I doubt those men, in their 70s, could have handled the lift by themselves--at least not as easily nor as quickly. We were happy to help. They thanked us and we parted ways.

About ten minutes later along the same narrow street and less than 50 yards away I was standing under the shade of a large tree sketching--boats and water and small buildings etc.--when the man I'd made the ox comment to saw me, walked over, and asked, "Would you be interested in seeing some boats I'm building?" "Sure." As we walked towards his shop he said, "I'm Hartley." I replied in kind and as we continued walking George (and our wives) joined the parade.

Approaching the shop, outside, was a dinghy named 'Hesperus' up on blocks. She was under repair. A handful of ducks and a couple of cats, each not minding the other, were walking guard. "Guard ducks?", I asked Hartley. "Yes, they're vicious and do a good job," he said chuckling.

All sorts of roughly cut wood from assorted trees, destined to be Abaco dinghy or something that floats, was laying on the ground, propped against this and that, and some big logs, we saw later, were purposely submerged, strewn about haphazardly, in the harbour--curing.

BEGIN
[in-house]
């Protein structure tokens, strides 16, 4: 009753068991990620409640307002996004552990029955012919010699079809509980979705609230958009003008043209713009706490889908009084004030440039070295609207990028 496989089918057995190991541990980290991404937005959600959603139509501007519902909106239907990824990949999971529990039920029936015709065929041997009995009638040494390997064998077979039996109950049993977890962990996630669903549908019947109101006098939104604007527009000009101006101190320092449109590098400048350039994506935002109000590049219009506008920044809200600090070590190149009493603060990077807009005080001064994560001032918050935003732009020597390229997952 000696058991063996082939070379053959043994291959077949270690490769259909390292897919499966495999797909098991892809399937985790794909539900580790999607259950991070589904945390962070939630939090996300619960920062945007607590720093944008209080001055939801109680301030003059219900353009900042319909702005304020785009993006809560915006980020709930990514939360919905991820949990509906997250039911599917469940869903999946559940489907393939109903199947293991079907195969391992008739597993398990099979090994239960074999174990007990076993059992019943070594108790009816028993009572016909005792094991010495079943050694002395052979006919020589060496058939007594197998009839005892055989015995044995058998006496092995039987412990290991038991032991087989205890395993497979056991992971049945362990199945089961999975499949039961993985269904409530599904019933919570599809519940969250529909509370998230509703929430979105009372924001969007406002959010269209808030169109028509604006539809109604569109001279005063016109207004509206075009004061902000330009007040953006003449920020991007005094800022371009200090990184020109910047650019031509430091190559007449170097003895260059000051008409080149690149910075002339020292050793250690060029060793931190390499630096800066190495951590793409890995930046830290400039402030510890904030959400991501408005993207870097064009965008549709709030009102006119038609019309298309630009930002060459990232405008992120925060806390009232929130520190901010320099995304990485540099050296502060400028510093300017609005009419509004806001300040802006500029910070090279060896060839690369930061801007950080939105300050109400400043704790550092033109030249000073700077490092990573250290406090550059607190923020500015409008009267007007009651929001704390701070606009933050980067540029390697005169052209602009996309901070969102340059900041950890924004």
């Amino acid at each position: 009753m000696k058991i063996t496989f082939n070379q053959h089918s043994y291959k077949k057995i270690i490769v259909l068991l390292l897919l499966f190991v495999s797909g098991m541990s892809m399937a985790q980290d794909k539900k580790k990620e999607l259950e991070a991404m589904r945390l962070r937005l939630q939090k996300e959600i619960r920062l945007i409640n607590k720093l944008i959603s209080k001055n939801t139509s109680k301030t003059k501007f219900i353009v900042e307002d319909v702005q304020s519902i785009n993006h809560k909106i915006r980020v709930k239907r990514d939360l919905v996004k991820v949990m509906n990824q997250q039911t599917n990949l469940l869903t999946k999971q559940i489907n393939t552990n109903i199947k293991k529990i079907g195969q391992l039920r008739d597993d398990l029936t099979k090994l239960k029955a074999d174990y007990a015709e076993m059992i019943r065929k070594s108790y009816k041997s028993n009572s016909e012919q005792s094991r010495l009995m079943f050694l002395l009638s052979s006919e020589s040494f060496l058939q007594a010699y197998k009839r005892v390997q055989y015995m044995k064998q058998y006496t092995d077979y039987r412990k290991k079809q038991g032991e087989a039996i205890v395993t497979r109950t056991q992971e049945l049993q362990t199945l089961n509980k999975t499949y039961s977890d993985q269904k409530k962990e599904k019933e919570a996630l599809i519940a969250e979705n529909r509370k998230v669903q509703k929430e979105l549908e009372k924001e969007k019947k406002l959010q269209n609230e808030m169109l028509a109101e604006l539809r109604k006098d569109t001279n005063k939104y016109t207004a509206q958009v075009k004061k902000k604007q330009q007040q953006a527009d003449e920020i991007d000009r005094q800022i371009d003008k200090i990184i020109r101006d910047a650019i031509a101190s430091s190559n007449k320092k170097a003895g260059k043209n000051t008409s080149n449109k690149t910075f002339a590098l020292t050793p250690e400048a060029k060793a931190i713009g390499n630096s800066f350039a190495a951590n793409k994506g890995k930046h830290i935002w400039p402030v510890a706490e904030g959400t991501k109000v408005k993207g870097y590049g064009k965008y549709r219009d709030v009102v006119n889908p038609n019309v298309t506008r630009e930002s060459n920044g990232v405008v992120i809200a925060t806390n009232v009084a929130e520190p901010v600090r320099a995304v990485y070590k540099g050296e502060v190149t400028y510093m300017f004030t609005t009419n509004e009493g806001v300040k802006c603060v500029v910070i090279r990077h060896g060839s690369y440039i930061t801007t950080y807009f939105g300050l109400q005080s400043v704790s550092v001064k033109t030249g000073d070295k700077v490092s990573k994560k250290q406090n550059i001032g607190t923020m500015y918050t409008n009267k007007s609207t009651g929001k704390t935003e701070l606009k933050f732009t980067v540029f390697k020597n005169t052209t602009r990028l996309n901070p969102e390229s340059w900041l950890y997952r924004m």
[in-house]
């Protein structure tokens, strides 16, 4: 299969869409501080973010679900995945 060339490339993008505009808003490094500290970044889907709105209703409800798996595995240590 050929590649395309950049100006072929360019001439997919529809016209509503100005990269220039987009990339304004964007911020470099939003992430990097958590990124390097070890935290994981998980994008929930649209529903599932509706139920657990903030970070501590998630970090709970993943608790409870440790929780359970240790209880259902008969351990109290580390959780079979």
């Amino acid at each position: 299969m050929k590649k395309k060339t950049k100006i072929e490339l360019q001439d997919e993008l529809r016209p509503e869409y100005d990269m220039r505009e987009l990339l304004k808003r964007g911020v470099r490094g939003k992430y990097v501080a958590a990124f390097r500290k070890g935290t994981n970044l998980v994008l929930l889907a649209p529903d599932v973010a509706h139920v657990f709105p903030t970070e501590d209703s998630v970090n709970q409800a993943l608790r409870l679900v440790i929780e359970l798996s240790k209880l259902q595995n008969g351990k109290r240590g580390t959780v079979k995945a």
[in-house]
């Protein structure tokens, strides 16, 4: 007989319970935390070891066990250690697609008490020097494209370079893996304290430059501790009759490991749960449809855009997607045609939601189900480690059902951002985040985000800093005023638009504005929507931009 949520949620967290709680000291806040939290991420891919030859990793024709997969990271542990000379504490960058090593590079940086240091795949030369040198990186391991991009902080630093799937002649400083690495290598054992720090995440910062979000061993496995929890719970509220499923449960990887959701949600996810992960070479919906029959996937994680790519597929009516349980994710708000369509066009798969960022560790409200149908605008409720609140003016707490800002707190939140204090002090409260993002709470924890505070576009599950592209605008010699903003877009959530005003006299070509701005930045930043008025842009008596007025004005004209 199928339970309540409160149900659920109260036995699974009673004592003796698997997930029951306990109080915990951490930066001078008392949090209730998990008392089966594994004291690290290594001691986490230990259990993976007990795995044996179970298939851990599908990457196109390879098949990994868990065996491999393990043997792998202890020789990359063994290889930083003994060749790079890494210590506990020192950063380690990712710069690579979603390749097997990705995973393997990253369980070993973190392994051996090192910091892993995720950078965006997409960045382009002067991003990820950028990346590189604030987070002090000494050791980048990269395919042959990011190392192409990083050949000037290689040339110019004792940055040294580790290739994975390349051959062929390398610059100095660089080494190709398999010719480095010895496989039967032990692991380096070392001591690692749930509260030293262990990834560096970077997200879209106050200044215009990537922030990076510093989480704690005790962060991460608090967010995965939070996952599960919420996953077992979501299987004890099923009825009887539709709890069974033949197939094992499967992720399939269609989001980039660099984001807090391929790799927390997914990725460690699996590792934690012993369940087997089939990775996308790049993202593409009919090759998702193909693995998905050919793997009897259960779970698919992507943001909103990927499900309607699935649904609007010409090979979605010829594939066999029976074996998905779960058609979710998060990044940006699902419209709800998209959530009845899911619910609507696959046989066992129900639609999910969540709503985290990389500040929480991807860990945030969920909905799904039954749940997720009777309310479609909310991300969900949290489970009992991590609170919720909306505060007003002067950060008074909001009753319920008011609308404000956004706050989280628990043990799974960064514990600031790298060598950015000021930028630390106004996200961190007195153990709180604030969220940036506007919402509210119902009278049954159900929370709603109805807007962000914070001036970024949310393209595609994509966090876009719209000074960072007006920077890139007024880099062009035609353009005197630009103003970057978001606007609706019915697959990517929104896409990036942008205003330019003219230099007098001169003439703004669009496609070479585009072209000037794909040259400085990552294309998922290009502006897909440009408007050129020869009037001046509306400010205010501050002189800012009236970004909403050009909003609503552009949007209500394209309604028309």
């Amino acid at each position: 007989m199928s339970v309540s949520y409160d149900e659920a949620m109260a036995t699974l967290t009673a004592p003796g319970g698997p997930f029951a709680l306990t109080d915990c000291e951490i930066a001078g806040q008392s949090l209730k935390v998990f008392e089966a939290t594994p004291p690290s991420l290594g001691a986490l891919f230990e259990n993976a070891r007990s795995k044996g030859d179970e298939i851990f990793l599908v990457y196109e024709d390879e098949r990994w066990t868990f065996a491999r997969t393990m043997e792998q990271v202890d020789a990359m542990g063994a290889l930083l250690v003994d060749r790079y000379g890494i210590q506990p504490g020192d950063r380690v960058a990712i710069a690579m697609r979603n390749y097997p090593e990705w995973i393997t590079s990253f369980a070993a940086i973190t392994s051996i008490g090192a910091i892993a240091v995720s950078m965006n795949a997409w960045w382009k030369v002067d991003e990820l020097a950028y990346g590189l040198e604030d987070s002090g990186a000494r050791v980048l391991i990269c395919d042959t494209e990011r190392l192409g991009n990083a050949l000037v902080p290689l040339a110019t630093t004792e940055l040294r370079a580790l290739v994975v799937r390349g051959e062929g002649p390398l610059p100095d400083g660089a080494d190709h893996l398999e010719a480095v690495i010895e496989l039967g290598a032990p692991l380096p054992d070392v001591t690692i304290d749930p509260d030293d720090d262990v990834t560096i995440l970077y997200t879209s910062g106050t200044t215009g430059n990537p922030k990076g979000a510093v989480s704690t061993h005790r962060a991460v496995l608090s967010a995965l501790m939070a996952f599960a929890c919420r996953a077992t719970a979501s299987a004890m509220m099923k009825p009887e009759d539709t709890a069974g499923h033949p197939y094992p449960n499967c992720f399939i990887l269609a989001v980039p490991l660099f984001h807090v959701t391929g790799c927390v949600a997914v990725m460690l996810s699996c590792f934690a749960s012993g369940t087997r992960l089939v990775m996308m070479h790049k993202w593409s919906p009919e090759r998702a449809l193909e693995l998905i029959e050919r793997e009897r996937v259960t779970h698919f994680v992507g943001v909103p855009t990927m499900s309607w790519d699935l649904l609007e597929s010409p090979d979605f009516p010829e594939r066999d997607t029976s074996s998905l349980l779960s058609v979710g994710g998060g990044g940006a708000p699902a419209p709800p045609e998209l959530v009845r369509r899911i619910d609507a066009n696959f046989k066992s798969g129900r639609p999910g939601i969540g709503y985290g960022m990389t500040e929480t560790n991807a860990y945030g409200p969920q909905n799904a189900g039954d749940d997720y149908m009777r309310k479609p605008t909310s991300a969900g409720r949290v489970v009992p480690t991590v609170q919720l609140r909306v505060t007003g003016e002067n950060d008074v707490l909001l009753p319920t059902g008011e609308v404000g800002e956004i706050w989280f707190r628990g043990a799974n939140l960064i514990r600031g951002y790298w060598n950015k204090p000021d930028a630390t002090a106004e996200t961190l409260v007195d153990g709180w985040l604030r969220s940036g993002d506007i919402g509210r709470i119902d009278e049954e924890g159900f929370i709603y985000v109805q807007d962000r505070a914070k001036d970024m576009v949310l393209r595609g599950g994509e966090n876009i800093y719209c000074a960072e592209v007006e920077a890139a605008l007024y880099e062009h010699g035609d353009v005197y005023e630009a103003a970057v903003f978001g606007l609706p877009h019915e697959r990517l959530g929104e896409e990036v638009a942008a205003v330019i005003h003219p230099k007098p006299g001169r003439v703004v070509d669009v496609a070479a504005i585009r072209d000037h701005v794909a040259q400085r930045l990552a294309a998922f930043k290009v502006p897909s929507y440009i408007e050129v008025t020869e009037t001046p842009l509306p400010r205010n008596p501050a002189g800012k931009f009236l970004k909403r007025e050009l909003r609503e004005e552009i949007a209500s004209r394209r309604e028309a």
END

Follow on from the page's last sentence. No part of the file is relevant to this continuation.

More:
Hartley led the way into a naturally lit but dim workshop and flipped on the bank of overhead fluorescent lights. Amazing! What a sight--accompanied by the pleasing smells of raw wood. He showed us a couple of Abaco dinghies he (and his brother) are building. Each, in a different workshop, were early in the skeletal stage but their beautiful lines clear. Craftsmanship. Old school.

In his distinctive Bahamian accent, he talked about the stages of building; offered particulars about the woods (e.g., Madeira; Dogwood; Cypress; Birch; Cedar); showed how some parts are cut and shaped, as one piece (for strength), from natural curves in limbs; discussed boiling woods for ease of bending; and demonstrated how a long heavy but pliable lead rod is used to figure rib shapes. It was an education for sure.